As announced yesterday on The WooCommerce Blog, WooCommerce 1.4 (and in fact, the same day 1.4.1) has been released. I’ll do my best not to just rehash what’s found in that post, but as they said, for developers this is a big release, and big in a great way from my experience so far.
It took only a few minutes to upgrade foxrunsoftware.net to 1.4, and the corresponding new release of the Wootique theme and WooFramework, and all without a hitch. It took another couple of hours to get my bearings in the new code and update my custom modifications to the plugin and theme, but the new codebase is so nice, I would’ve done it twice.
Under the Hood
The differences in the new WooCommerce codebase are immediately obvious: files are renamed and reorganized, classes have been renamed (woocommerce_product is now WC_Product), classes have been moved (the WooCommerce class now lives in woocommerce.php). The code itself, which was by no means poor to begin with, has a much more organized and professional feel to it, and lends itself much more easily to being overridden and modified by plugins and themes.
One such modification I make, is to reorder the billing/shipping address fields (by default city, postcode, country, state I prefer them city, state, postcode, country). With WooCommerce’s now more judicious use of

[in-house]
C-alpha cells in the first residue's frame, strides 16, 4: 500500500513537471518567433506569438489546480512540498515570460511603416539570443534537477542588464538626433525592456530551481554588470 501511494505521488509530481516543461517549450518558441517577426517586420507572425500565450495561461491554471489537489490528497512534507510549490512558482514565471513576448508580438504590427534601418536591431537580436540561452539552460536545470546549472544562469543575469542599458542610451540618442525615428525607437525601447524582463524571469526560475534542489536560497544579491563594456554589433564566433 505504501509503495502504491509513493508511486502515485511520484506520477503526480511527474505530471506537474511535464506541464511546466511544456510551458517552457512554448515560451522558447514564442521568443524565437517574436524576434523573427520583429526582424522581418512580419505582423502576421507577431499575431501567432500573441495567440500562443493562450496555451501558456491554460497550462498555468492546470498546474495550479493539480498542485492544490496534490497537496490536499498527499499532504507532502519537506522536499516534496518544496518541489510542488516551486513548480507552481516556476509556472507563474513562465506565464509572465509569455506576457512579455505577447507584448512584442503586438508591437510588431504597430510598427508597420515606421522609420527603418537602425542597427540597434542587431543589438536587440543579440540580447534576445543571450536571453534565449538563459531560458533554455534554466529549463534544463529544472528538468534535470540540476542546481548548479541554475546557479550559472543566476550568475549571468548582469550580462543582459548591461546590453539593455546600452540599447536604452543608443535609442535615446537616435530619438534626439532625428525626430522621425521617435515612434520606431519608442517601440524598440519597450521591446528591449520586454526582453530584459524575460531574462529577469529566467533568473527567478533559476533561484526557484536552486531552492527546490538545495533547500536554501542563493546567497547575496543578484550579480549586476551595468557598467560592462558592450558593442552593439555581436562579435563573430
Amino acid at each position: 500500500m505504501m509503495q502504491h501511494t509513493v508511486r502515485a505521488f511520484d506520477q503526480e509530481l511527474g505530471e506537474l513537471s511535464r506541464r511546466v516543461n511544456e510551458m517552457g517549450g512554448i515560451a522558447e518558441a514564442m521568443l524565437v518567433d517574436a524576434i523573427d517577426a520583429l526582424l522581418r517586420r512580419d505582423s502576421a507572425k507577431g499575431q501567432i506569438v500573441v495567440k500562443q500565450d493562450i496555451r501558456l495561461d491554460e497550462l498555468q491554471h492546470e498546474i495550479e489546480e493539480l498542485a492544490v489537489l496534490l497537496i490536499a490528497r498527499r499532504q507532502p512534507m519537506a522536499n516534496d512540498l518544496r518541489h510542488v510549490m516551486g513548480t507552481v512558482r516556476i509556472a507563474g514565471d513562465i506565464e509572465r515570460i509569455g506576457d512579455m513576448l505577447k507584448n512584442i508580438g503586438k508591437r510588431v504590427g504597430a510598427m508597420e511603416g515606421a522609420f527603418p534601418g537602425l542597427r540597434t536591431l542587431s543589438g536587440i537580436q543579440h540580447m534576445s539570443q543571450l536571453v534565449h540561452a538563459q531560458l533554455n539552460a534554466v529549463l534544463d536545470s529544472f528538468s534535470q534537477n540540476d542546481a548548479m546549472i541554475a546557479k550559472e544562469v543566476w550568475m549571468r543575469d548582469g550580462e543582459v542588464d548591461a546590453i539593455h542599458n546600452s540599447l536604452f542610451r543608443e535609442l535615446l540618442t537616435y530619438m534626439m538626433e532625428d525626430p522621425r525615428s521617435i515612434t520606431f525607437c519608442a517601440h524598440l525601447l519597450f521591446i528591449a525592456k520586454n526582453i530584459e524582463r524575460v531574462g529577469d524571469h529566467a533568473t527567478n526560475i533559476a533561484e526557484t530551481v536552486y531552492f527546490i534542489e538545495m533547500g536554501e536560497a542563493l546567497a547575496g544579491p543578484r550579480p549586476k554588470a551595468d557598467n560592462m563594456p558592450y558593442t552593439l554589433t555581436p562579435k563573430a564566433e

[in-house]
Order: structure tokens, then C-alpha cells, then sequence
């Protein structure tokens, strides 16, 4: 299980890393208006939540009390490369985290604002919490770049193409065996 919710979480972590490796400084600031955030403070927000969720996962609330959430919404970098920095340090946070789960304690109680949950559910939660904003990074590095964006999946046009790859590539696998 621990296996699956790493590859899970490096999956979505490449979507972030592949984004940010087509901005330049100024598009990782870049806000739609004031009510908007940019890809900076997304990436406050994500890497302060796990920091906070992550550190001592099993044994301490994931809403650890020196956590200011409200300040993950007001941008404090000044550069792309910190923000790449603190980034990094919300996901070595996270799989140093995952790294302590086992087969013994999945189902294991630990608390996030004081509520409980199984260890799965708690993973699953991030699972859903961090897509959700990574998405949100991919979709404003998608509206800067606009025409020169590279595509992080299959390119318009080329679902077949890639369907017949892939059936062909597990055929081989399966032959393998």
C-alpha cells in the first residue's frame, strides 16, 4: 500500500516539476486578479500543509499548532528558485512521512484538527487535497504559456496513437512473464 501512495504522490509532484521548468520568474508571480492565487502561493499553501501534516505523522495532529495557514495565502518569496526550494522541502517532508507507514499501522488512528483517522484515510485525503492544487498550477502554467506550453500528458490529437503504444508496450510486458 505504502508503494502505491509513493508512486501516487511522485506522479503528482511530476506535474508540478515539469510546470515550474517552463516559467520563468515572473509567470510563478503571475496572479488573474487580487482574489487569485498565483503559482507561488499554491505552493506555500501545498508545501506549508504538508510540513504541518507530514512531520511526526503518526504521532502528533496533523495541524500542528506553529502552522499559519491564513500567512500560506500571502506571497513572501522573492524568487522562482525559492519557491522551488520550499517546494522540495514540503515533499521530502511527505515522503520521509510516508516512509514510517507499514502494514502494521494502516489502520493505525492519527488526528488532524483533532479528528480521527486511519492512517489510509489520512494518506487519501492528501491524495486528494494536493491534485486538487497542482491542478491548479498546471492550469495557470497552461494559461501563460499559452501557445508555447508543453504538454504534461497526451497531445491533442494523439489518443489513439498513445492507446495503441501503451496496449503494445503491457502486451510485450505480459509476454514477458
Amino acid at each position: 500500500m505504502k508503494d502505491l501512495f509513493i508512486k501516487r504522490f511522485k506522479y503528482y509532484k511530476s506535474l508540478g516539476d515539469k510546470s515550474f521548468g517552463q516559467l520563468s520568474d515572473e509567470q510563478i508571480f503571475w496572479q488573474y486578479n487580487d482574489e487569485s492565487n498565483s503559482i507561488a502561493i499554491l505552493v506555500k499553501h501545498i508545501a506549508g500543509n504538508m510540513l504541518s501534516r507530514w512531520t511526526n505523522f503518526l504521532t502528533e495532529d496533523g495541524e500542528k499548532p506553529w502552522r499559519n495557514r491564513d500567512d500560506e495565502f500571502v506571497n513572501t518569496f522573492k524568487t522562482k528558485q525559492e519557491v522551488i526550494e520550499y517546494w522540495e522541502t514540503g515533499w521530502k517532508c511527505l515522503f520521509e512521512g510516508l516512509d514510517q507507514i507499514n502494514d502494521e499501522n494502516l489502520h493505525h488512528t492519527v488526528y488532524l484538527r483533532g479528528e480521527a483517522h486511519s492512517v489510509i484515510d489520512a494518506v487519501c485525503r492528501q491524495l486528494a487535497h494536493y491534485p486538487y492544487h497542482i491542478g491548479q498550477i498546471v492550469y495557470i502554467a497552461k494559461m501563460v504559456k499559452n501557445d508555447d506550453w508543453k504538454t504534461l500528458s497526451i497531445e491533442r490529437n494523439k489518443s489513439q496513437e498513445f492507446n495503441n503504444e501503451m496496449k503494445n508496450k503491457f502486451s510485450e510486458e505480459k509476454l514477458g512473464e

function_exists() it was a snap to swap in my version of
woocommerce_form_field() at runtime to get the desired behavior.
In some instances I was actually able to remove code from my custom plugin because the new WooCommerce fixed issues that I used to override. For instance, customers logging in at the checkout page are no longer redirected to their account, instead they remain at the checkout page where they can finish checking out. Imagine that! The only thing that makes me happier than writing new code is getting to remove old code that is now unnecessary.
The Final Verdict
Not that everything about the new release is sunshine and lollipops, of course. One new very minor issue did crop up which affects people like me who secure their admin over ssl, a mixed-content bug which I have posted my fix for. 2/10/2012 Update – WooCommerce has fixed this in the 1.4.2 release, thanks guys! But despite that one small blemish I raise my glass to the hardworking developers at WooCommerce; from my perspective WooCommerce is the most exciting thing in WordPress E-Commerce, and I can’t wait to see what future releases hold.